During that down time, he often had doubts about whether he would ever be a professional athlete again. And therefore, as he wrote, he often envisioned the end of his career:

There was, of course, another Plan B, the one in which I imagined myself leaving the life of a professional athlete behind altogether. I thought about the possibility all too frequently, and like any professional athlete, I often visualized how my decision to end my career would play out on SportsCenter. The fact that I had never been on SportsCenter was irrelevant; I had the whole thing shot, edited, and scored in my head. I could hear the dramatic swell of the music and the voice over of the host telling my backstory. I could see myself moving in slow motion across the court as they rehashed old footage of me in my prime. I could see myself sitting in business-casual clothes in the television studio talking about the decision to leave and how satisfied I was with my choice, how I got to see my mom more now, how I still played for fun against my brother. I would smile and they would cut away to clips of me in my new life -- perhaps working for some sort of sports marketing firm. I would beam with convincing satisfaction, flash a huge smile, and the piece would fade to black.

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As you know, Blake's career didn't end in 2004. In fact, it was just beginning. He came back to the tour in 2005 and went on to capture nine more career titles --giving him 10 total -- register wins over Rafael Nadal and Roger Federer, and climb to No. 4 in the world. He won the Davis Cup title with Andy Roddick and the Bryan Brothers in 2007, he made the bronze medal match at the 2008 Olympics and, for a brief period of time, he was the No. 1 American male tennis player.

For someone who was so close to losing it all, it was a remarkable turn of events. But, as is always the case, all good things must come to an end.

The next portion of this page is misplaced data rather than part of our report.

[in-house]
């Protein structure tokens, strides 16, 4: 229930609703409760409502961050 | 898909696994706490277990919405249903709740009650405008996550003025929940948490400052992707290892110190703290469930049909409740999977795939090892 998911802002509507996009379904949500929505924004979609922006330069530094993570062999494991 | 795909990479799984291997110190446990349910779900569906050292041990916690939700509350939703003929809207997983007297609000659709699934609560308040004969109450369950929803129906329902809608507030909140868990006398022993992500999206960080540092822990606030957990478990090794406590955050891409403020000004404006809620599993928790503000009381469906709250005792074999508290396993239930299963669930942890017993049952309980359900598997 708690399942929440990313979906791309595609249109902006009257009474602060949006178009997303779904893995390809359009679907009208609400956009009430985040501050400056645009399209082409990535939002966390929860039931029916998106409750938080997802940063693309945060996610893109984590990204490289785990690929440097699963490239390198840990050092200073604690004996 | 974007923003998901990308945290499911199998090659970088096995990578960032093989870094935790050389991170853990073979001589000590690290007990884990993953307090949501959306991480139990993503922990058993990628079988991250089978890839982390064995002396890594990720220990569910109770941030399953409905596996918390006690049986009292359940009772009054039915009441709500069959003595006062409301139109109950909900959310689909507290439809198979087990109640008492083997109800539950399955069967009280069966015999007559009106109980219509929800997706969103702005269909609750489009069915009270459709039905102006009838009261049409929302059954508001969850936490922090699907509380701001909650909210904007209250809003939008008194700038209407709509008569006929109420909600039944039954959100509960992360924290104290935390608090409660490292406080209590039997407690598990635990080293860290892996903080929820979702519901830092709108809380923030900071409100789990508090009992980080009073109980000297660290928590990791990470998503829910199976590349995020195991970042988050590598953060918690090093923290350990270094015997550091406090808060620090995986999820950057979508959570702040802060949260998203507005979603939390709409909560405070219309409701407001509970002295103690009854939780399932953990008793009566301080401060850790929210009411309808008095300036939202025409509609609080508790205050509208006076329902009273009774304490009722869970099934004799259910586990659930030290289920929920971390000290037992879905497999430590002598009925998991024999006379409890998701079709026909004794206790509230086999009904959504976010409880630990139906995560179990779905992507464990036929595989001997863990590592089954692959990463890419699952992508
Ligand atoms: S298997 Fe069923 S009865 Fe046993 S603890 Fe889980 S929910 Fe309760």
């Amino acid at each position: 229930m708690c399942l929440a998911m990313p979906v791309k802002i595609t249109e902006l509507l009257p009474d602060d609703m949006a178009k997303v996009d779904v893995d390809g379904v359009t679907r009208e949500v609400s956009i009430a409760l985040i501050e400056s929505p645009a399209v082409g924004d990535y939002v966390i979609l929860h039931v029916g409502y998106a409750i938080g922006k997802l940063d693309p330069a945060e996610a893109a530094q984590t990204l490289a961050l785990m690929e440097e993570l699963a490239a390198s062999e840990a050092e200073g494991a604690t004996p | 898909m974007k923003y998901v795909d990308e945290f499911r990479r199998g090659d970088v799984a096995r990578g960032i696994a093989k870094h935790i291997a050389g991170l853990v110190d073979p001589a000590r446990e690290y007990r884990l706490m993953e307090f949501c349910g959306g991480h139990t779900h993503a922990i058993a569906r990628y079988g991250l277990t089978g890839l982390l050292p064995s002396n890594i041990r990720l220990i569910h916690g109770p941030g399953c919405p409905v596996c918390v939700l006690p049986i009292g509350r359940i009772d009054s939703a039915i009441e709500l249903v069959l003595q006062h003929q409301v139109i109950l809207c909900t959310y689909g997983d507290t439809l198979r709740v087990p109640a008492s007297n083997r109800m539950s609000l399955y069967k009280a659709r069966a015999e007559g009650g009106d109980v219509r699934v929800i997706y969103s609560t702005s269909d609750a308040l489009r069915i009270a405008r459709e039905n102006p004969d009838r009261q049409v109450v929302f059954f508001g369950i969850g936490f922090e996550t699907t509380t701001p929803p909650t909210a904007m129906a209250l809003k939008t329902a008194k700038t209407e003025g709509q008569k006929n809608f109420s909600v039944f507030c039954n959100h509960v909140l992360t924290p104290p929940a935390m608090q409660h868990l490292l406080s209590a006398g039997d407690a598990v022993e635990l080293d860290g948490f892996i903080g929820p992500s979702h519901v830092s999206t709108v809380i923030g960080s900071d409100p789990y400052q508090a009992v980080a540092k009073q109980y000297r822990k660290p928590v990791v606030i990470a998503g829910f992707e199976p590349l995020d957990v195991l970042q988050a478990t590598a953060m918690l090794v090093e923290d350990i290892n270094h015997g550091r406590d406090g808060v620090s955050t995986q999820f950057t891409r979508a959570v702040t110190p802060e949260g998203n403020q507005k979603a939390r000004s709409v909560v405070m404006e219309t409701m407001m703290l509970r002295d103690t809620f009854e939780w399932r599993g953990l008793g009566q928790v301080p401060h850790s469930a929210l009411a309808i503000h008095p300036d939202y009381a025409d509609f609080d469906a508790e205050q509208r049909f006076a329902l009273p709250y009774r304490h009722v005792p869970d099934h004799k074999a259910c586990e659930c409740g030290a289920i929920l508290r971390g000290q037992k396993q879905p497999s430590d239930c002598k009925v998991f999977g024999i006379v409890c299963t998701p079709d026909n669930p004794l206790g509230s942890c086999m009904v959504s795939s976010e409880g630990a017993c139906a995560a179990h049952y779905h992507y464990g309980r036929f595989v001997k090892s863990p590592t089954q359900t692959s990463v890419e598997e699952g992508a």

The past three years, Blake has floated in and out of the top 100, fighting off retirement rumors with his racket as he gained points in Challengers (the equivalent of the tennis minor-leagues) and accepted wild cards into the bigger events.

There were moments of greatness, but they were followed by heaping doses of reality -- he was simply not a top 10 player anymore.

And so, at 33 years old and ranked No. 100 in the world, he announced at the beginning of this U.S. Open that this was his swan song. The announcement didn't surprise anyone, but it was still an emotional affair.

But he made sure that his final words as a pro were important ones. In his final press conference, a master-class in perspective, he talked about his journey as an African American athlete in a predominately white sport. He revealed how special it was for him to play his last match on the 50th anniversary of Martin Luther King Jr.'s "I have a dream" speech.

He talked about how the fight for equality is far from over, though. Unprovoked, he brought up his work with Athlete Ally, discussed how happy he was for DOMA to be overturned and renounced Russia's homophobic legislation.

He hoped that his presence had inspired some other future tennis players along the way, in the same way that Arthur Ashe inspired him.

"I know there are people that look up to me that may not have ever been involved in tennis, may not have thought of tennis, because they saw someone that looked like them on TV," he said. "They hear that I started playing tennis in Harlem. They know I still go back there and volunteer. Maybe there is a possibility for a kid that feels like their only option is basketball, they say, 'Hey, I can pick up a tennis racquet, too.'"

On the court, Blake's persona might have been too straight-forward and American- jock for everyone's taste. But there was always a lot more to Blake than that.

Off of the court, his words and actions have inspired, unified and helped many along the way to heal. He's worked hard to guarantee that there will never be a fade-to-black on his legacy. 

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Lindsay Gibbs is a freelance writer, tennis lover, and author of "Titanic: The Tennis Story." She is a Co-Founder of The Changeover and can always be found @linzsports.